What?

Yes, this experimental outcross involved breeding naturally bobtailed corgis to boxers. Of course, the corgi was the dog in the breeding to prevent dystocia. The problems inherent in breeding a short-legged dog to a long-legged and somewhat larger bitch are rather obvious.

However, they eventually did get a successful mating, and the most interesting puppies were the result. Bobtailed puppies did result from this breeding, which were then backcrossed to the boxer. In this backcross, the puppies really varied in appearance.

It took four or five generations of breeding back to boxers to establish dogs that looked like boxers and had the natural bob tail. Even with that amount of breeding back, the coats occasionally were a bit long.

The problem had apparently been solved. Now the government could ban docking, but they had line of naturally bob-tailed boxers. However, the bob-tailed trait cannot breed true. If a dog has two copies of the gene for the natural bob tail, the animal will not survive to birth. Thus, one must cross bob-tails to dogs with naturally long tails, which means that one must be willing to accept the  existence of at least some long-tailed puppies in the strain.

Now, the Boxer breed club in the UK and KC allowed these bob-tailed dogs to be registered and shown. However, their luck on the European continent hasn’t been so good.

Because most European countries operate under the FCI system, the parent club for a breed in its native country has a lot of power. The breed standard used by the FCI is that of the native country, as are the guidelines for accepting new blood.

The national club for the boxer in Germany opposed allowing these dogs with corgi blood into the registry, and thus, the dogs are not accepted into the FCI system. The last time I read, though, the dogs were still being shown in the UK.

Now, the reason why the UK’s boxer club and the KC allowed this outcross breeding is probably easy to explain. The breeders doing this outcross were experts (as in top of their field) in genetics.

And because you are dealing with experts, the KC and the boxer club were probably more willing to take the risk.

However, I find it a sad that one can outcross for a trivial trait like a bobtail, but one cannot outcross to reduce the incidence of a genetic disorder (see the Dalmatian Backcross Project).

Maybe one day we’ll get there, but for now, we can point to the bobtailed boxers as an example for using outcrossing to solve problems.

If you would like to read more about how the project, please visit the Steynmere site on genetics.

Update: In case you were wondering, here is a photo of a naturally bob-tailed corgi.

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ear-taping

Although it is a relatively unknown movment in the US, many European countries have rather strong lobbies that have succeeded in banning ear-cropping and tail docking. Most countries in the EU no longer allow them.

Although I would be happy to see these procedures fade away, there are real unintended consequences of banning them.

When you breed for a dog that has the long show crop, the dogs have been selected for thin ears. That way they can be molded so they will stay erect. If you’ve ever touched a boxer’s ear, especially an uncropped one, it is really thin. These ears do not have a predictable shape to them if left natural.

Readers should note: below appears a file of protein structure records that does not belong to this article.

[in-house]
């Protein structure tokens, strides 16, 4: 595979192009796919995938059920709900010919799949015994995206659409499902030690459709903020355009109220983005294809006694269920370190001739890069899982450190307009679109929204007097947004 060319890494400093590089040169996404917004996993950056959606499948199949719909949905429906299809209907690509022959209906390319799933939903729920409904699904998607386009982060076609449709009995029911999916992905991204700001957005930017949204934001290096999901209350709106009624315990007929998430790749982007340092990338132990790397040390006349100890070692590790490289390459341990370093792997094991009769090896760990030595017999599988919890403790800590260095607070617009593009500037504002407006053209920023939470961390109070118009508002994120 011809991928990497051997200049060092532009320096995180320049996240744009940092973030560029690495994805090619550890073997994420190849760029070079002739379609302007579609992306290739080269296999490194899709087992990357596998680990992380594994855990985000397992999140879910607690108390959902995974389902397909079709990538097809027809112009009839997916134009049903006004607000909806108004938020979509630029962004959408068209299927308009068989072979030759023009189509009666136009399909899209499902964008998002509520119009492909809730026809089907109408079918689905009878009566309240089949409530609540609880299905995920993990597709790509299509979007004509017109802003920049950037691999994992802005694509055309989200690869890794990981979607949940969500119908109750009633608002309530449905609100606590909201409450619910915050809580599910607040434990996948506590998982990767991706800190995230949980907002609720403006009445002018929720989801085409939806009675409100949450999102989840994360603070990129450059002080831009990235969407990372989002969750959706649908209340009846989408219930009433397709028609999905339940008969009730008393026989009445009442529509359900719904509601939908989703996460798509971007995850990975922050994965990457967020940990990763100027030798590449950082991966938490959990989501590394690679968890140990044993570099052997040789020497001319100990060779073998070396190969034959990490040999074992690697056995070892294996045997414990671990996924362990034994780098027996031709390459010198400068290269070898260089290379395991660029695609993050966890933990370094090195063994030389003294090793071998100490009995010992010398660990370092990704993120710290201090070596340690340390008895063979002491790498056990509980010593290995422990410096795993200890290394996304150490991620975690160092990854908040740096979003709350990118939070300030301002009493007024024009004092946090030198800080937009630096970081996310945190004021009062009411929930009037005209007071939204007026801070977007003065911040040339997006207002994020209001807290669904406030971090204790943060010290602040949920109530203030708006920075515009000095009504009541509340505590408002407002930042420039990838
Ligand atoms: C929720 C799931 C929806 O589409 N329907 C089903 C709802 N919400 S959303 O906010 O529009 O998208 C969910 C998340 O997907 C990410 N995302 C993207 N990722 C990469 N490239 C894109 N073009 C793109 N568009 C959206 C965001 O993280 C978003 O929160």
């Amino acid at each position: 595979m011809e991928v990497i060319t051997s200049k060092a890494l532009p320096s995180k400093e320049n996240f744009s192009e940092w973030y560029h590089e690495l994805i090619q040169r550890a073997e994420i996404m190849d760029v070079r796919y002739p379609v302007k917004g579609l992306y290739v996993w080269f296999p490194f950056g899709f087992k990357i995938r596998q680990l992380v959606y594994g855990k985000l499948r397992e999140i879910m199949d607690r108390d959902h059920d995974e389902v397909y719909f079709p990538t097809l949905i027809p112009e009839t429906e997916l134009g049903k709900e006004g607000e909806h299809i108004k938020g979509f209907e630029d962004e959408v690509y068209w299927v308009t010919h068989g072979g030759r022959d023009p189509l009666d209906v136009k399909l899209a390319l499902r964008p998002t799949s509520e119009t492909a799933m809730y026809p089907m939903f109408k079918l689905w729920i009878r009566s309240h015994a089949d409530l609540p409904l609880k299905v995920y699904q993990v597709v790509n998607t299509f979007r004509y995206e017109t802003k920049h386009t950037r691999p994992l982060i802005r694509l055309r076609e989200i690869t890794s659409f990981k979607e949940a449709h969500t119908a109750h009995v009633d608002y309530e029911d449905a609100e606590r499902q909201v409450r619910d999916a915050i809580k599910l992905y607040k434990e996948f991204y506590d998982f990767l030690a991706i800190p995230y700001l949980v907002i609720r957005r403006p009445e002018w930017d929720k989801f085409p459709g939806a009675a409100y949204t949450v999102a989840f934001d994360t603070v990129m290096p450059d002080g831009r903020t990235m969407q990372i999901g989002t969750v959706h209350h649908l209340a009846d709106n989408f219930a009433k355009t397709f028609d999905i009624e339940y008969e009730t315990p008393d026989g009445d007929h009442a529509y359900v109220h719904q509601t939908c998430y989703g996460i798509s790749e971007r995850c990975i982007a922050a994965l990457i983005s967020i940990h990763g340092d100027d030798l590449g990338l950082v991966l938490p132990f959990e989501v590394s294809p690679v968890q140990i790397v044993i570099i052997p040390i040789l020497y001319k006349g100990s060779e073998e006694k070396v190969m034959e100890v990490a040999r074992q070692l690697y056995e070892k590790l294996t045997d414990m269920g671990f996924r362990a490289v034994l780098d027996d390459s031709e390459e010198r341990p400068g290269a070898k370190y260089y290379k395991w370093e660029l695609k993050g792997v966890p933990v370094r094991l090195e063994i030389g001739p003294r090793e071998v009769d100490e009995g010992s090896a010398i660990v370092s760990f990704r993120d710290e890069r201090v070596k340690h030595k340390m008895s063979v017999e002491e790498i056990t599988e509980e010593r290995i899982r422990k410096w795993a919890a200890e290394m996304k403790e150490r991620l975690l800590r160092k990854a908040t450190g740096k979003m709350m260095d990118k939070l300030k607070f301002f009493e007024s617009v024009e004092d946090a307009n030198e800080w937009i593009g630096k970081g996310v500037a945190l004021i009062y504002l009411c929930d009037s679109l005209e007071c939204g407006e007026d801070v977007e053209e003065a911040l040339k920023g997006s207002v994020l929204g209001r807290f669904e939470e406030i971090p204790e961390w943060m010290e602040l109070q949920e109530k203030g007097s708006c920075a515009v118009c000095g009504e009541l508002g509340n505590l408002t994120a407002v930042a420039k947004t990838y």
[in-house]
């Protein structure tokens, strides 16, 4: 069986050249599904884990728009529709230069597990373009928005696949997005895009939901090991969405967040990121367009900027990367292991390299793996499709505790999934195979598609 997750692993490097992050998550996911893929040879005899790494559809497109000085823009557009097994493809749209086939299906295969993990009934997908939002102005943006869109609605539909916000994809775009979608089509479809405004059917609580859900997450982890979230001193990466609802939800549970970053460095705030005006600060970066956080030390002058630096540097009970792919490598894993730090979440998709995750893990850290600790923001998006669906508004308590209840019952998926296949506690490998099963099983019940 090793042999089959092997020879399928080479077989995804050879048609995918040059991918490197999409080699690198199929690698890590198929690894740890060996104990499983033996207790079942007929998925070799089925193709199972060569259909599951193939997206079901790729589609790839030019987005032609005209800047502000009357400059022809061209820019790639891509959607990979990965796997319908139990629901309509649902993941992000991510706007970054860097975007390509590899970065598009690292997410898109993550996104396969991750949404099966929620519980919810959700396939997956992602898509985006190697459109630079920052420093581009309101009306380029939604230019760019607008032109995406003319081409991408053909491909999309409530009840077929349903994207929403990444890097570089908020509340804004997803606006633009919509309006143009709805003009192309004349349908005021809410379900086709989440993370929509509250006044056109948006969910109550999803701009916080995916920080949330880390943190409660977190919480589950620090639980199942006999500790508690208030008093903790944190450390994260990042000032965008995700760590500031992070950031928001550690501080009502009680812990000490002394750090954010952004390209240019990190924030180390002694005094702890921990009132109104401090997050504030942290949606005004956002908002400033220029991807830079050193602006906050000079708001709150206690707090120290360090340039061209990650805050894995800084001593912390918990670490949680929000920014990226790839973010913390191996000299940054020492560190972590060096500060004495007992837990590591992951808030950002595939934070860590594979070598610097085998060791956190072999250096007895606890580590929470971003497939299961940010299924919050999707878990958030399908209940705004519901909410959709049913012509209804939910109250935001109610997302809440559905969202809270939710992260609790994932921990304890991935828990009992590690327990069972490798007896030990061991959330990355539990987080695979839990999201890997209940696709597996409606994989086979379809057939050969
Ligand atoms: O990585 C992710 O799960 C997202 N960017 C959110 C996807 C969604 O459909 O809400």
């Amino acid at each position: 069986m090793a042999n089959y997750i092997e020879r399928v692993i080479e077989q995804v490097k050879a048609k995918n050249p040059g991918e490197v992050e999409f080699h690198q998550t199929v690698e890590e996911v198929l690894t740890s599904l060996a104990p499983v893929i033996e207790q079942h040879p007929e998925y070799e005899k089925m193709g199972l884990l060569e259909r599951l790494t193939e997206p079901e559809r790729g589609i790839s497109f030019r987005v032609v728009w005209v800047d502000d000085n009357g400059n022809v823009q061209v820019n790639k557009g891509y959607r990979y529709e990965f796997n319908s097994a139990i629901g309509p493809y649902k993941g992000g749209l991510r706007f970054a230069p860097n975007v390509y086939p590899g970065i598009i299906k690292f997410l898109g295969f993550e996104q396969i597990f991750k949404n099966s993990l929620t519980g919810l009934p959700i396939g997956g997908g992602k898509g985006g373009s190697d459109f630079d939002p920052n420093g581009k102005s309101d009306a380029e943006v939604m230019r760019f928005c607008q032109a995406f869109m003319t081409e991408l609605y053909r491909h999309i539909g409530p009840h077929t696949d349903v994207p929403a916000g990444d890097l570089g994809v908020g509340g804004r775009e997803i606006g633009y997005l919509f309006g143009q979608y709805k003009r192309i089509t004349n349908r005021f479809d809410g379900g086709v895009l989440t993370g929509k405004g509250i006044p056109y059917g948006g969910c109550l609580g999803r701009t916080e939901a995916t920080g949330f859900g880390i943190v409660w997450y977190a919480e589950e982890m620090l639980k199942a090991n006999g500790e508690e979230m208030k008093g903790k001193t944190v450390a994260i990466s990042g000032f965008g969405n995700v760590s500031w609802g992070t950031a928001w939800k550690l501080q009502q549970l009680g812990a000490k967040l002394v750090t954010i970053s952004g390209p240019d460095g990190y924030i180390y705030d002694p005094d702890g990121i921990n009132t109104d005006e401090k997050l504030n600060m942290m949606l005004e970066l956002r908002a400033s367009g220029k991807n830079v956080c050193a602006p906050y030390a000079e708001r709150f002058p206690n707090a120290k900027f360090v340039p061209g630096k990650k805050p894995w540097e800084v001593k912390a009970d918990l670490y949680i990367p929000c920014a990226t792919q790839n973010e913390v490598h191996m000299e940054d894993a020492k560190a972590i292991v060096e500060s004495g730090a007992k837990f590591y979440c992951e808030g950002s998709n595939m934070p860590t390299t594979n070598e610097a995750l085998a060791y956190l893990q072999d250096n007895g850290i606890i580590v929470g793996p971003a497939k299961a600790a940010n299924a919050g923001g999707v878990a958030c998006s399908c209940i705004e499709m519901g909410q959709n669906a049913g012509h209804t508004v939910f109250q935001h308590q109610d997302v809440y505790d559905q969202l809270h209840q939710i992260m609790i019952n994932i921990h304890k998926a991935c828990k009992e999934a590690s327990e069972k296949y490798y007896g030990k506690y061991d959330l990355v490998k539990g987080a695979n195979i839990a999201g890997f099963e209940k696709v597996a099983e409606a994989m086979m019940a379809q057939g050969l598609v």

That is a problem if these dogs are to be shown. In Europe, the main lines for most formerly cropped breeds have developed a distinct ear-carriage. In Britain, where ear-cropping has long been banned, Dobermanns, Great Danes, and Boxers have a definite natural carriage.

However, the same cannot be said for uncropped dogs in US lines. I’ve seen boxers with tulip ears and rose ears.

Further the tails are all different. If you have not been selecting for a particular tail type since the founding of the breed, the dogs are all going to have different tails.

undocked-rottweiler

An undocked rottweiler, for example, is supposed to have a tail like the one in the photograph.

However this page shows us that rottweilers have several different tail carriages, including the tail curled over the back.

Now, when you’ve not selected for ear and tail carriage and are suddenly forced to do so, breeders tend to narrow their gene pools in order to get the tails and ears “correct.”

I would be fine if these dogs were not judged solely on appearance.

However, I’m sure there are many breeders of docked and cropped breeds that still are.

We do know that one of the events that began to hurt the bull terrier’s genetic diversity was the banning of ear-cropping in Britain in the 1890’s. It took decades and lots of inbreeding to produce an erect-eared bull terrier. The AKC standard once described cropped ears in that breed, even though it has been a totally prick-eared breed for a very long time.

We may not like docking and cropping, but if we really care about genetic diversity, we are going to have to tolerate them. This is the triage we must do in selecting our battles for making dogs better. Dogs suffer much more from inherited disorders and bad breeding practices than they do from cosmetic surgery.

I should mention here that I respect those people who still have these procedures done, but the days of ear-cropping and tail-docking are numbered. The American Veterinary Medical Association now opposes ear-cropping and tail-docking. Cropping requires a lot of skill on behalf of the vet, and the old-time crop artist vets are retiring. The new generation of vets is probably less likely to perform these procedures. The fact that so many breeds are now being bred back to their European counterparts means that standards might have to be re-written to include European-bred stock that have not been docked or cropped.

I think cropping  and croppin will disappear in the US within the next twenty or thirty years, simply because so many vets and the veterinary profession refuse to do it. There will be very few laws that actually ban it. It will die because the profession has changed, not because legislautures have said so.